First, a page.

This article was originally printed in the January 2012 issue of New Earth, the newspaper for the
Diocese of Fargo.
Lenten retreats offer a desert experience
I recently had the privilege to pilgrimage to the Holy Land. Of the many sites we visited,
some were holy ground that marked events in the life of Christ, while others had
significance to the Jewish heritage. Other sites were places of antiquity. One place brought
home to me the spiritual meaning of the desert experience, especially as it is related to so
often in the book of Psalms.
Near the beginning of our journeying, we took an excursion to Masada, a fortress dating
back to late B.C. Masada is built on a mountain top in the Judean Desert overlooking the
Dead Sea. It is probably most well known as a safe haven for the Jews during the time of
the Roman siege on Jerusalem in A.D. 70.
Looking over the desert that surrounds this mountain fortress, I found myself wondering:
“Why would anyone want to live here?” There is no plant or animal life visible to the naked
eye. It is void of a viable water source. It is total barrenness. It is a place, I thought, that
the “world” would never want to go to, or be in, because there is nothing there to satisfy
the senses, our human appetites.
And yet, is that precisely why the psalmist would look to the desert as a place of refuge? In
Psalm 55, we see the desert described as a place of solace, a shelter from the storms of life:
“Oh, that I had wings like a dove to fly away and be at rest. So I would escape far away and
take refuge in the desert. I would hasten to find shelter from the raging wind, from the
destructive storm, O Lord.”
I thought back to my own retreat experiences over the years and how these times away
with our Lord had been a desert experience. I found myself in a place away from the world,
where it is just Jesus and me.
The Respect Life Office is hosting two retreats this Lent. Both are Ignatian Retreat
experiences that allow you to take a few days to be alone with God and yourself. Carried
out in an environment of silence, the retreatants are better able to tune out the events of
everyday life and allow grace to draw them into an intimate conversation with Christ.
A retreat experience is about a personal encounter with Christ, who desires to reveal
himself to us through sacred Scripture. In revealing himself to us, Christ, at the same time,
allows us to see ourselves for who we really are and who God is calling us to be.
What can a person expect to happen if they attend an Ignatian Retreat? The retreat is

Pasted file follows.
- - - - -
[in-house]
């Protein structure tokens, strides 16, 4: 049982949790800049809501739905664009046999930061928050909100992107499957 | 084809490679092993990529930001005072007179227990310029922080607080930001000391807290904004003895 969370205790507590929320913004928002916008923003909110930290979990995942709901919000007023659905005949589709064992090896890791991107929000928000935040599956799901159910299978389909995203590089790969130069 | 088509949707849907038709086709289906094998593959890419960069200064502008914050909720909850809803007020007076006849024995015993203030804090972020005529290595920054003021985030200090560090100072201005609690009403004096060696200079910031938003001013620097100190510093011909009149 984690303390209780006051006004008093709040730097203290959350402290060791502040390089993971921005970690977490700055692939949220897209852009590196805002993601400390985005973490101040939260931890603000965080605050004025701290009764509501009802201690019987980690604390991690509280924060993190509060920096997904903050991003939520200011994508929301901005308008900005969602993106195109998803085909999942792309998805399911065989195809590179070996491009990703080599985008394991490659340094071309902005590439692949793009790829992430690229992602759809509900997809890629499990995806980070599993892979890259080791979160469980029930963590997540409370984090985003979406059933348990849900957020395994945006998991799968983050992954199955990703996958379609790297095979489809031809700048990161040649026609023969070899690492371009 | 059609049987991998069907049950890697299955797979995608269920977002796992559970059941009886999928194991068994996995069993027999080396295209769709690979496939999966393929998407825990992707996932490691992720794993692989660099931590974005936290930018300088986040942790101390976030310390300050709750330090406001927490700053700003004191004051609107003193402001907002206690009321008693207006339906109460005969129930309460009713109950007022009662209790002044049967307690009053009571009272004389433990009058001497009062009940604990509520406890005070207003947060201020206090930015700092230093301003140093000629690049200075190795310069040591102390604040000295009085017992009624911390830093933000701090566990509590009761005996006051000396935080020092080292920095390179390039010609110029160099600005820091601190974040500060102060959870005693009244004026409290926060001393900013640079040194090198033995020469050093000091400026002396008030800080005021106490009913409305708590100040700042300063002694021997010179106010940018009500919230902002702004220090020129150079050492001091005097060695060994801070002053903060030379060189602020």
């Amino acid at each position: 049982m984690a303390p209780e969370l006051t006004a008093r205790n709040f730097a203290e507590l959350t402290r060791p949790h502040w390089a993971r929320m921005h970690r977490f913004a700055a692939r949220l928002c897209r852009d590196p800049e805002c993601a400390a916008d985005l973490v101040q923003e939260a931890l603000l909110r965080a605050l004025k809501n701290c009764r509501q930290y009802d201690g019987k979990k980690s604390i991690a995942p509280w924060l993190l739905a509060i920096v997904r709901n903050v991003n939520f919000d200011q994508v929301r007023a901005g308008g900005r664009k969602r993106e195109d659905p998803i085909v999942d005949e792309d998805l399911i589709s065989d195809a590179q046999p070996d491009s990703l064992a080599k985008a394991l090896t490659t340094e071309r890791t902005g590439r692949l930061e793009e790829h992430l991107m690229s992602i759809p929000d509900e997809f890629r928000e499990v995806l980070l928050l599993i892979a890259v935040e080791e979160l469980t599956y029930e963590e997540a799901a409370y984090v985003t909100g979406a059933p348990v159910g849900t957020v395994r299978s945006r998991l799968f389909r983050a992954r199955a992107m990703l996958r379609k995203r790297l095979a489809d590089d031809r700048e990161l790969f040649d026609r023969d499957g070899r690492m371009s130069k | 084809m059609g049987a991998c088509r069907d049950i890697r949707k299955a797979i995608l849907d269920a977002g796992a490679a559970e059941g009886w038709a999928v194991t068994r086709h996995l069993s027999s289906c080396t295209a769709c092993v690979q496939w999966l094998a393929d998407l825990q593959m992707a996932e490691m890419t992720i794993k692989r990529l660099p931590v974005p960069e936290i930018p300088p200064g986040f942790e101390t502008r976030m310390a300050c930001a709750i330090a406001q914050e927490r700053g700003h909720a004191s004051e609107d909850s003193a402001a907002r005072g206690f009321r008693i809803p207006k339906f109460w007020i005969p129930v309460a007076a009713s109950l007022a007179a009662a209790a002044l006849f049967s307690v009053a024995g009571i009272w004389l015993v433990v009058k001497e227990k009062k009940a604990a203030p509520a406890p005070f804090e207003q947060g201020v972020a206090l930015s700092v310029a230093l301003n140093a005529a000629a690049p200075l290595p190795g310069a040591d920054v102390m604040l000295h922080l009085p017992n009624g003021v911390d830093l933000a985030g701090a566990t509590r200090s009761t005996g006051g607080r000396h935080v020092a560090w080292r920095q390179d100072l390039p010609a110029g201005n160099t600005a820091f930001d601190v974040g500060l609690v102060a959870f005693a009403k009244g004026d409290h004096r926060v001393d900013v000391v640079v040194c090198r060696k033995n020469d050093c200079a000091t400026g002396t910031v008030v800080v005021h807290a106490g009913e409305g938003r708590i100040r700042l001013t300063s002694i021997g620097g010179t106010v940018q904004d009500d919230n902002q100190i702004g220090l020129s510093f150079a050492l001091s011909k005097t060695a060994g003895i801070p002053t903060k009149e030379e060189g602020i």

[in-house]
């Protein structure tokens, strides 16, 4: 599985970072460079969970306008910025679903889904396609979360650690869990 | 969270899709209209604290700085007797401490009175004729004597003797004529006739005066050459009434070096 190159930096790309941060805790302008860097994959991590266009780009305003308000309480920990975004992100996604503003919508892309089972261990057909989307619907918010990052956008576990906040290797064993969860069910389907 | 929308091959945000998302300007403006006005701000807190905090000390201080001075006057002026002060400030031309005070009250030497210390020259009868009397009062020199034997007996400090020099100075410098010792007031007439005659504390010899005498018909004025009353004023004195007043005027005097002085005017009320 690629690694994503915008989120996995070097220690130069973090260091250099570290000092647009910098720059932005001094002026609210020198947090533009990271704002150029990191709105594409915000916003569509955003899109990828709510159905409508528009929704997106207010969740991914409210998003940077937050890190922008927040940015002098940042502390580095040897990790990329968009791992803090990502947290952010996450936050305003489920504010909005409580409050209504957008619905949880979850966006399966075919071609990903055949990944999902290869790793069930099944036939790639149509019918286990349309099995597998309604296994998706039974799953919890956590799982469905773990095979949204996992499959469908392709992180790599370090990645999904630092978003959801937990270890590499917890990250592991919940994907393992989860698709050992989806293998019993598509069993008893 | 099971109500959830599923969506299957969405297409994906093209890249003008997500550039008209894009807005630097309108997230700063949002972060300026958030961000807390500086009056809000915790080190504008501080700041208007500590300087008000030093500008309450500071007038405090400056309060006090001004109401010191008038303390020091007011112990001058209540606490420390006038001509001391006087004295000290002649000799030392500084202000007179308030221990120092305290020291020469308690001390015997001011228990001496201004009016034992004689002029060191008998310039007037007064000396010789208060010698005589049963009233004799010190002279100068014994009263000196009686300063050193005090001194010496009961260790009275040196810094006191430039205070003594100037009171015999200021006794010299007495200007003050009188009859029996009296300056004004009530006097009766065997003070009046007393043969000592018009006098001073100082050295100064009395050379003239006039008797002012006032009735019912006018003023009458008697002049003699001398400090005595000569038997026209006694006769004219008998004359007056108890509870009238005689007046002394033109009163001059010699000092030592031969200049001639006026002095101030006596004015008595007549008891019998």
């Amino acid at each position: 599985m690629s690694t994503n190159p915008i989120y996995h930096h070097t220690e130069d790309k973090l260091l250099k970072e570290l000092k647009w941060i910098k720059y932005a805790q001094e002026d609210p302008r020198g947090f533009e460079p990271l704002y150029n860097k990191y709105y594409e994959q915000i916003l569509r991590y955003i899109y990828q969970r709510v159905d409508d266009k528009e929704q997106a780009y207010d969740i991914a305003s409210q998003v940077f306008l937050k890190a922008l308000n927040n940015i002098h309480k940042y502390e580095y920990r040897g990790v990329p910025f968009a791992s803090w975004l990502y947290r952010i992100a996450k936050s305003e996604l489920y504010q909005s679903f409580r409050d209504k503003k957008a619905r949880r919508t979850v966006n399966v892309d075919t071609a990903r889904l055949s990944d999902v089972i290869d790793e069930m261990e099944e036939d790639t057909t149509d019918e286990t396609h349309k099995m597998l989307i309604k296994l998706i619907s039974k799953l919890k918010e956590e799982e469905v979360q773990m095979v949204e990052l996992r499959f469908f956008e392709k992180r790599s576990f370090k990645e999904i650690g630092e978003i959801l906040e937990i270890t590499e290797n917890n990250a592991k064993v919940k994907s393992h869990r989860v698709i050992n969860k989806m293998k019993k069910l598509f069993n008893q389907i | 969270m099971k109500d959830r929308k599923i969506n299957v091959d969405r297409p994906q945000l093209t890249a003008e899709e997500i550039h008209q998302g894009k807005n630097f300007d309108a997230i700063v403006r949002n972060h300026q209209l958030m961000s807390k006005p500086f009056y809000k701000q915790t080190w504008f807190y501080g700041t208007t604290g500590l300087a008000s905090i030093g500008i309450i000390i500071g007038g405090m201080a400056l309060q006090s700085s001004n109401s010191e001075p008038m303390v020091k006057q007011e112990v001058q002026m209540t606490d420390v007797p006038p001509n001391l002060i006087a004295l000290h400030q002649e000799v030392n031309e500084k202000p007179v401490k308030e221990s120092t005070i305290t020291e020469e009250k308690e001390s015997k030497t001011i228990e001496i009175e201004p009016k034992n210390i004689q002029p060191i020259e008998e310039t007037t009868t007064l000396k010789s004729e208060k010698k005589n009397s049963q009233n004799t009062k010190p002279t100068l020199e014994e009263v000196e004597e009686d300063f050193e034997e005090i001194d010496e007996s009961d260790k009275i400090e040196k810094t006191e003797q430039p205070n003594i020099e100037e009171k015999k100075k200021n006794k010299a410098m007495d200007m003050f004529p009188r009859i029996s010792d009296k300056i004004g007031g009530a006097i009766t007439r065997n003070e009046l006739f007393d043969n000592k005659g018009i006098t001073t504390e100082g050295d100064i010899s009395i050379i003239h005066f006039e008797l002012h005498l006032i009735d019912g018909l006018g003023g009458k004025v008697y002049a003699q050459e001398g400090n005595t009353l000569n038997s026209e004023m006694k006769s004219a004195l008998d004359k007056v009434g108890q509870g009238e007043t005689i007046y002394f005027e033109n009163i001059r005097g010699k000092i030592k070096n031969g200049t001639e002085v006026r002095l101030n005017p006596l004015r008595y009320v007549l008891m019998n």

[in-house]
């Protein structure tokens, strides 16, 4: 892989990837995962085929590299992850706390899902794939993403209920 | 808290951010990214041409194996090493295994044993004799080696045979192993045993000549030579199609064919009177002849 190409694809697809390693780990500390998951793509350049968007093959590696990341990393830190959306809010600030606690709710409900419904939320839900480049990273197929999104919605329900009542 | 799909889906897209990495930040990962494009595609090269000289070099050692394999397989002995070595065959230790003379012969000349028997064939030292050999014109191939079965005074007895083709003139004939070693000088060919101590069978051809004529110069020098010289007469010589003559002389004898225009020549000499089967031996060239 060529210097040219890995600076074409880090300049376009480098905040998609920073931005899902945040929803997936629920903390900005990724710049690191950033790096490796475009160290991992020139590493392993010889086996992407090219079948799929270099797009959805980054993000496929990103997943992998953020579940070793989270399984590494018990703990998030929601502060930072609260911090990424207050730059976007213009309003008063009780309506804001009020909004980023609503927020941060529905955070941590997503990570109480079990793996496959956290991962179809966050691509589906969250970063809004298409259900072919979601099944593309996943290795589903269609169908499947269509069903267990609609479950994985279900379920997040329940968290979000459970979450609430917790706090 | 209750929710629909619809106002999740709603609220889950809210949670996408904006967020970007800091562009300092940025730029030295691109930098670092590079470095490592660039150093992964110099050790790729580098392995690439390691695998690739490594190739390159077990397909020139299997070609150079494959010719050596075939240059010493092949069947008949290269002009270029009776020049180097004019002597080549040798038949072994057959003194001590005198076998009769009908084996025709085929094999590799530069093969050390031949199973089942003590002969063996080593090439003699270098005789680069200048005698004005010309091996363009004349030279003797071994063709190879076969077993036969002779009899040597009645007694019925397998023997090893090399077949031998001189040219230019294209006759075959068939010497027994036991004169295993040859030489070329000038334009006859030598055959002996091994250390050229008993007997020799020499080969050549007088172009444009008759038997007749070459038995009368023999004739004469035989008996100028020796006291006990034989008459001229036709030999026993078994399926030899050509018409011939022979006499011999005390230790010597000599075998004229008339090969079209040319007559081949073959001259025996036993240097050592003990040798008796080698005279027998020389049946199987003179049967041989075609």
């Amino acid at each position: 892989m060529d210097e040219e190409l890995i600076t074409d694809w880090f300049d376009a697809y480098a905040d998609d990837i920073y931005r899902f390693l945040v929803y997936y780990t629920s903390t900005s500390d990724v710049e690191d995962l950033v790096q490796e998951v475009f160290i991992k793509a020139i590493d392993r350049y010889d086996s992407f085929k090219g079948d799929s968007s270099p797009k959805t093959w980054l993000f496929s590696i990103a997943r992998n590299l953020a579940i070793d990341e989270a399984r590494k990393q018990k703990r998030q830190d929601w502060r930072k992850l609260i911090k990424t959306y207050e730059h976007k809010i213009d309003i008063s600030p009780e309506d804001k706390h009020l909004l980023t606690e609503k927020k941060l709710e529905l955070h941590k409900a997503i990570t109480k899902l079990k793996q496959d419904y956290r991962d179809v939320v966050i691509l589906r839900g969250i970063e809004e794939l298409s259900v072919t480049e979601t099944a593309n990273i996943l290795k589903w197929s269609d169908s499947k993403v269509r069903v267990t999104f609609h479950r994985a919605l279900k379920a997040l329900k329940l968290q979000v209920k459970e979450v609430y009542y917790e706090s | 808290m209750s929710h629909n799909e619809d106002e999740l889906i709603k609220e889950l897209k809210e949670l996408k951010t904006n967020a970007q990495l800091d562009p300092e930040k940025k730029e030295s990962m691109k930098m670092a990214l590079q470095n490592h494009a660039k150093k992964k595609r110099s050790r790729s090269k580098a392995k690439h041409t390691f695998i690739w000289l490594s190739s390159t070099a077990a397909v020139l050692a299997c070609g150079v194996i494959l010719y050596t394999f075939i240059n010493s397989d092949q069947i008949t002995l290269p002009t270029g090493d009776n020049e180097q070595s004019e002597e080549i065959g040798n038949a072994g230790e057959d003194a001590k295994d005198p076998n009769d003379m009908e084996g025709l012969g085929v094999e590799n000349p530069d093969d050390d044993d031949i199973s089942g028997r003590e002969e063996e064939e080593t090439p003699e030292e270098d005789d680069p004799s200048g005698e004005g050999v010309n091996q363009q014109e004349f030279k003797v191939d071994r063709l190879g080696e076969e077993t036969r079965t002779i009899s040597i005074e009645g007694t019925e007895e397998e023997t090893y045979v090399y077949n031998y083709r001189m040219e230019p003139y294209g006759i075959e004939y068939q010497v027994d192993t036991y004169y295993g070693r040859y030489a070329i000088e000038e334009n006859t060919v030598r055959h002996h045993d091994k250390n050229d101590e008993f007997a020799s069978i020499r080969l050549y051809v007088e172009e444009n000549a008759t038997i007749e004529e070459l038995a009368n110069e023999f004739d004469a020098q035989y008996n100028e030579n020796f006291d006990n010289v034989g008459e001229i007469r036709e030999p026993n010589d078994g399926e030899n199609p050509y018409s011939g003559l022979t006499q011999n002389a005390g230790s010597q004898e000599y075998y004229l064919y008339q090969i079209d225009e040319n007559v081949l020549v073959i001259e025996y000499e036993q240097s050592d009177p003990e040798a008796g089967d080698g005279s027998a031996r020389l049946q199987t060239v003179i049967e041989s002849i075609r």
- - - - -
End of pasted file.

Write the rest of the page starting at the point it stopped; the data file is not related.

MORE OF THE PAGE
based on the Spiritual Exercises of St. Ignatius of Loyola. In reflecting on how God had been
at work in his own life, and through his experience of guiding others in the spiritual life,
Ignatius discovered a process that allows a person to be more attentive to God, to hearing
God’s voice from among the many other “voices” that want our attention, and then learning
how to respond to God’s calling in a way that is receptive and active.
During the weekend, retreatants will attend two conferences a day when the retreat master
offers guidance on Ignatian methods of prayer, the necessity of silence, not only on retreat
but also in our daily living, and the Rules of Discernment of Spirits. By understanding and
practicing the Rules of Discernment, we can come to understand that God is always at work
in our lives. God initiates a relationship with us so that he can guide, direct and draw us
ever more deeply into living a fully human, happy life.
Learning the Rules of Discernment of Spirits fortifies us in the interior life and gives us the
needed tools to discern God’s voice from “outside” voices that would want to discourage us,
instill fear and move us in the direction of pursuing our own will rather than God’s will for
Based on our ability to reflect on the ordinary events of life, self-knowledge and awareness
of the deepest desires in our heart, we can by grace enter into a prayerful “pondering” of
what God is asking of us, of discovering what the desires of God’s heart are for us.
Opportunities for spiritual direction are also provided during the retreat to help retreatants
discern God’s calling for them. The two retreats will be hosted at the St. Francis Convent
and Retreat Center in Hankinson. Father Andrew Jasinski will serve as retreat master.
Father Jasinski is currently interim director for the diocesan Department for Catholic
Education and Formation, and parochial vicar for Holy Cross Church in West Fargo.
The retreats begin Thursday evening and conclude Sunday afternoon. Cost of the retreat is
$250 per person and includes all meals, a private room and a shared bathroom. Registration
forms can be downloaded at: www.fargodiocese.org/news/Events/htm.
The Women’s Retreat is Feb. 16-19 and registration deadline is Feb. 10. The Men’s Retreat
is March 8-11 and registration deadline is March 2. For more information, contact Rachelle
at (701) 356-7910 or email@example.com.
Rachelle Sauvageau is director of the Respect Life Office.